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Gainsdalf the Whey

Doing Powerlifting Competition? Got questions? Ask them Here.

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Does anyone here use Nose Tork or smelling salts? Does it add pounds to the bar?

Curious about this one. Almost everyone at my comp was using it. I thought about it then realized probably not the smartest time to try it for the first time

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Does anyone here use Nose Tork or smelling salts? Does it add pounds to the bar?

It won't give you strength you don't have but it might make you a bit more alert for an attempt.

 

Curious about this one. Almost everyone at my comp was using it. I thought about it then realized probably not the smartest time to try it for the first time

Try is in training, and keep the salts far away from your face while they're knew.  As they start to weaken then you can bring it closer to your face.

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For anyone who's done a comp already, what do you think of this article? It's about how to select your attempts going in and seems sensible to me, but wondering if any of you have different perspectives or things to add. 

 

http://www.dellanave.com/powerlifting-attempt-selection-for-not-dummies/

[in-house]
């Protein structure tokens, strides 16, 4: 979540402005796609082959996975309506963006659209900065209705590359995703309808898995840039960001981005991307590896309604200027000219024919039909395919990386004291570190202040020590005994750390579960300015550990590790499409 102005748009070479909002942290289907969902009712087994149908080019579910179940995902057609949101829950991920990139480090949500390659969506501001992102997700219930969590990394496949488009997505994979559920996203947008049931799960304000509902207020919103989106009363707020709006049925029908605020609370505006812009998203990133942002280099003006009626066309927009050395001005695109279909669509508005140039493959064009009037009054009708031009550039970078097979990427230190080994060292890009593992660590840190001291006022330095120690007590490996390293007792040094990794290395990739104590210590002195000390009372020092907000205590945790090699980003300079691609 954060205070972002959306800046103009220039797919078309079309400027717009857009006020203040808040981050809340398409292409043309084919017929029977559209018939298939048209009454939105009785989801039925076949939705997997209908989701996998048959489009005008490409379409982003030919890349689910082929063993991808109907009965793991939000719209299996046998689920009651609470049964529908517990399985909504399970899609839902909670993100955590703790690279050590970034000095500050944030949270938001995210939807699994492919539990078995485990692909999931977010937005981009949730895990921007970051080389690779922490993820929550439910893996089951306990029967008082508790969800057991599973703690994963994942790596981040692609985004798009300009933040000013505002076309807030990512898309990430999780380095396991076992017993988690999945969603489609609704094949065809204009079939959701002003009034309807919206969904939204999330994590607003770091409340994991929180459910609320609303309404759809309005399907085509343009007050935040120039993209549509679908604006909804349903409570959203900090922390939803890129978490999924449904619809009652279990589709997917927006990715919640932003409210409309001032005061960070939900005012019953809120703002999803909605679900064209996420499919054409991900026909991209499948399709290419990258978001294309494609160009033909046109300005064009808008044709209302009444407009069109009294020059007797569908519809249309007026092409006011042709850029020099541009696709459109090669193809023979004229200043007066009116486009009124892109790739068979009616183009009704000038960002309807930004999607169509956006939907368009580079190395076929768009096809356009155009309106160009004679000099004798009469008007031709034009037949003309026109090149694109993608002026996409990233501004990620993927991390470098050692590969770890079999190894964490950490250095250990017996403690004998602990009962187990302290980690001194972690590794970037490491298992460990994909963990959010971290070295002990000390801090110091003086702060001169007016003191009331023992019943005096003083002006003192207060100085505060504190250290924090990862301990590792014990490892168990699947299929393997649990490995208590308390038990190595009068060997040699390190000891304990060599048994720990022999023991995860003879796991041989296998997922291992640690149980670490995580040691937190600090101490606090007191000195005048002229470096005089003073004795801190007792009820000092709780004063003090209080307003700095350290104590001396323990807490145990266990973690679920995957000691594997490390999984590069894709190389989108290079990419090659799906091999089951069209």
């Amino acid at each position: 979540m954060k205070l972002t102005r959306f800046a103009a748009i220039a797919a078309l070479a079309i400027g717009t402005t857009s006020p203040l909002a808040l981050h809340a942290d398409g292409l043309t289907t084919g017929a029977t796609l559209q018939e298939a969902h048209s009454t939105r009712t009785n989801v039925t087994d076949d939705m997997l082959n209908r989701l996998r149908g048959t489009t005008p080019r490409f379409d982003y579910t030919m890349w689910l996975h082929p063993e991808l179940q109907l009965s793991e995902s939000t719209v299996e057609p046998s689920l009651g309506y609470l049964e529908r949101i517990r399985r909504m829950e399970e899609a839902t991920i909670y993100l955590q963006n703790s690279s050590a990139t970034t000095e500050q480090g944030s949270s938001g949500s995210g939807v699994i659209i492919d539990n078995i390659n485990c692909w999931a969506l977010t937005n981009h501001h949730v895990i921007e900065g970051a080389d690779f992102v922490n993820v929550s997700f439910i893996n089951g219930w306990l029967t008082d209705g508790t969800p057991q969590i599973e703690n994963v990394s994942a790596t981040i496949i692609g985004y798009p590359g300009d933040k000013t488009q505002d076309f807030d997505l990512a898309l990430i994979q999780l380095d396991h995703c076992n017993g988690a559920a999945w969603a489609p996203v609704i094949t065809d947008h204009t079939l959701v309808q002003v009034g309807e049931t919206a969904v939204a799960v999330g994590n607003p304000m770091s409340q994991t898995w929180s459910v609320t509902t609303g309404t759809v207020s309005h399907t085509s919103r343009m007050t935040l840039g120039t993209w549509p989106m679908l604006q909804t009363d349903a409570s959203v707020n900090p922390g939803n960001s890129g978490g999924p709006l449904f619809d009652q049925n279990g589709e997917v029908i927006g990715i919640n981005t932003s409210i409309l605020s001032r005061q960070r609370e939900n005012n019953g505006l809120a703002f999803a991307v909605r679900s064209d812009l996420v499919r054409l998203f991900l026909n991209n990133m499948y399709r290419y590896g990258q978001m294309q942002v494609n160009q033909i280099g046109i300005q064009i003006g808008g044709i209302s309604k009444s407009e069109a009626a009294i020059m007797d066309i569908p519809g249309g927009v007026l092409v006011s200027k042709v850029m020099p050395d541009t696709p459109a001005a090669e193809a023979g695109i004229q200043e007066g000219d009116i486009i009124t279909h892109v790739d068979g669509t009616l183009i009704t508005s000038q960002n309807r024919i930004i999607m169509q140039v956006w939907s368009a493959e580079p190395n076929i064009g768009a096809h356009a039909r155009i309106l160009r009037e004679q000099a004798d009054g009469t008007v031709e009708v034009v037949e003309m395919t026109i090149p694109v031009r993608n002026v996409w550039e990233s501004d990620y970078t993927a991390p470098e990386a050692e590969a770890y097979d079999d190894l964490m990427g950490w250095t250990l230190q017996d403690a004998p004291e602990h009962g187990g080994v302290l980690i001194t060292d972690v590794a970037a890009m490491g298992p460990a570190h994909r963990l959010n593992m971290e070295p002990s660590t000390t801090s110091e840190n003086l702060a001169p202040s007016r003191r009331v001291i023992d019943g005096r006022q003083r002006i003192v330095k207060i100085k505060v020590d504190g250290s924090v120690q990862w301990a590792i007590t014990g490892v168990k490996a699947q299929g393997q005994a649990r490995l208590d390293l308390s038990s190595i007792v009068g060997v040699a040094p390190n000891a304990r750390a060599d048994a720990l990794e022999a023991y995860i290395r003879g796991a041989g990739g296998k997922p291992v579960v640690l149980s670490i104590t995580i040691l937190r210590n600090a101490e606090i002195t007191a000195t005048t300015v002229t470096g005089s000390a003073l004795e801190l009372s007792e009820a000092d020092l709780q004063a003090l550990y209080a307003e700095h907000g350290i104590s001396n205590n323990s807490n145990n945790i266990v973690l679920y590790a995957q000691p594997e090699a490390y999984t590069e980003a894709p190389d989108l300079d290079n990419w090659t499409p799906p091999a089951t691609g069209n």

Excellent write up.  I'd add 2 things

 

1) if you have a twinge somewhere during a lift, seriously consider skipping the rest of your lifts (at least of that exercise).  I've seen guys carried out of the gym.  I can't believe that it "just happened with no warning".  Don't let adrenaline/ego overpower your brain.  None of us are getting rich from this, but you can get a lot poorer (but wiser).

 

2) Don't even think about "competing" or tracking your "competitors" til at least your 3rd or 4th meet.  The first couple of meets, your only competitors are past you and the iron.  and realistically for most of us, that is all that will ever matter.  

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I was worried about not listening to the commands on the lifts.  I made a little voice memo for my Ipod with the Squat and Bench commands to listen to during warmups so I can get used to the slower pace and, hopefully, it will feel more natural come competition time.

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Thanks for the feedback! 

 

Yes my first aim for my first comp is basically to post a score for each lift. After that, it would be nice to get 9 completed lifts. After that, well, a PB in something would be great (looking at you, deadlift...).